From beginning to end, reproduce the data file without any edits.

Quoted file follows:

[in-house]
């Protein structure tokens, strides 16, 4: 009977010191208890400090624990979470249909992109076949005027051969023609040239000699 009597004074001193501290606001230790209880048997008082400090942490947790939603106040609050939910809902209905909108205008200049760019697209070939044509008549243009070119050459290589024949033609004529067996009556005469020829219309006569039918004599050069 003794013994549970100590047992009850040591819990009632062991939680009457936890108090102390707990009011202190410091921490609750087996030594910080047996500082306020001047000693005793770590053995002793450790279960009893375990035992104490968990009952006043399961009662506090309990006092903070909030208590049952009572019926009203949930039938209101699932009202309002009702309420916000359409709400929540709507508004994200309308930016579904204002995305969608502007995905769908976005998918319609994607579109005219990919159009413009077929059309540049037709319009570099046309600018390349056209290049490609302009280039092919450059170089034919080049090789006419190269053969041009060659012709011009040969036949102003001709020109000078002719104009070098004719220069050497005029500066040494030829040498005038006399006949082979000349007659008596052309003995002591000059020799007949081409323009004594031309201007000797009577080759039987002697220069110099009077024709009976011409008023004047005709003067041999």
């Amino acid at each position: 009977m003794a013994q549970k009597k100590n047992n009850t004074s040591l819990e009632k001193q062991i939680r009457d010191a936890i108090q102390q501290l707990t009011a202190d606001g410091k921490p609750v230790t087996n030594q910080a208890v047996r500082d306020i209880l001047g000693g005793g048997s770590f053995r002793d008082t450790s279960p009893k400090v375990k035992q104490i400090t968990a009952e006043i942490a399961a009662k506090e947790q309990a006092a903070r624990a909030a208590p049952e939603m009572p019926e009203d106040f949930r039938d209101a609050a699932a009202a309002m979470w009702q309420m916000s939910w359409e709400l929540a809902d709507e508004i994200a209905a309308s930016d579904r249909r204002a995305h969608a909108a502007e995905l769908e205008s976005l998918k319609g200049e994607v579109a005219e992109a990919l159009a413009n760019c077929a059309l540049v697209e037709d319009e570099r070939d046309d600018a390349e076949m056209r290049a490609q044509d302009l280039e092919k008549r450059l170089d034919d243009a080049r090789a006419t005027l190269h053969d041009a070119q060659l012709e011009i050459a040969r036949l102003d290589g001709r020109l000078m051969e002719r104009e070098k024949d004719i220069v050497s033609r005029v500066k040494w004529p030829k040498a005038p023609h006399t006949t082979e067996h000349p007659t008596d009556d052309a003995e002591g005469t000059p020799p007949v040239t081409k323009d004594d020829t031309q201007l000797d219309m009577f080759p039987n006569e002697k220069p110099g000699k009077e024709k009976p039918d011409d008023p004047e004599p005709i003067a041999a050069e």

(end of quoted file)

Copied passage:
[in-house]
């Protein structure tokens, strides 16, 4: 009977010191208890400090624990979470249909992109076949005027051969023609040239000699 009597004074001193501290606001230790209880048997008082400090942490947790939603106040609050939910809902209905909108205008200049760019697209070939044509008549243009070119050459290589024949033609004529067996009556005469020829219309006569039918004599050069 003794013994549970100590047992009850040591819990009632062991939680009457936890108090102390707990009011202190410091921490609750087996030594910080047996500082306020001047000693005793770590053995002793450790279960009893375990035992104490968990009952006043399961009662506090309990006092903070909030208590049952009572019926009203949930039938209101699932009202309002009702309420916000359409709400929540709507508004994200309308930016579904204002995305969608502007995905769908976005998918319609994607579109005219990919159009413009077929059309540049037709319009570099046309600018390349056209290049490609302009280039092919450059170089034919080049090789006419190269053969041009060659012709011009040969036949102003001709020109000078002719104009070098004719220069050497005029500066040494030829040498005038006399006949082979000349007659008596052309003995002591000059020799007949081409323009004594031309201007000797009577080759039987002697220069110099009077024709009976011409008023004047005709003067041999």
């Amino acid at each position: 009977m003794a013994q549970k009597k100590n047992n009850t004074s040591l819990e009632k001193q062991i939680r009457d010191a936890i108090q102390q501290l707990t009011a202190d606001g410091k921490p609750v230790t087996n030594q910080a208890v047996r500082d306020i209880l001047g000693g005793g048997s770590f053995r002793d008082t450790s279960p009893k400090v375990k035992q104490i400090t968990a009952e006043i942490a399961a009662k506090e947790q309990a006092a903070r624990a909030a208590p049952e939603m009572p019926e009203d106040f949930r039938d209101a609050a699932a009202a309002m979470w009702q309420m916000s939910w359409e709400l929540a809902d709507e508004i994200a209905a309308s930016d579904r249909r204002a995305h969608a909108a502007e995905l769908e205008s976005l998918k319609g200049e994607v579109a005219e992109a990919l159009a413009n760019c077929a059309l540049v697209e037709d319009e570099r070939d046309d600018a390349e076949m056209r290049a490609q044509d302009l280039e092919k008549r450059l170089d034919d243009a080049r090789a006419t005027l190269h053969d041009a070119q060659l012709e011009i050459a040969r036949l102003d290589g001709r020109l000078m051969e002719r104009e070098k024949d004719i220069v050497s033609r005029v500066k040494w004529p030829k040498a005038p023609h006399t006949t082979e067996h000349p007659t008596d009556d052309a003995e002591g005469t000059p020799p007949v040239t081409k323009d004594d020829t031309q201007l000797d219309m009577f080759p039987n006569e002697k220069p110099g000699k009077e024709k009976p039918d011409d008023p004047e004599p005709i003067a041999a050069e």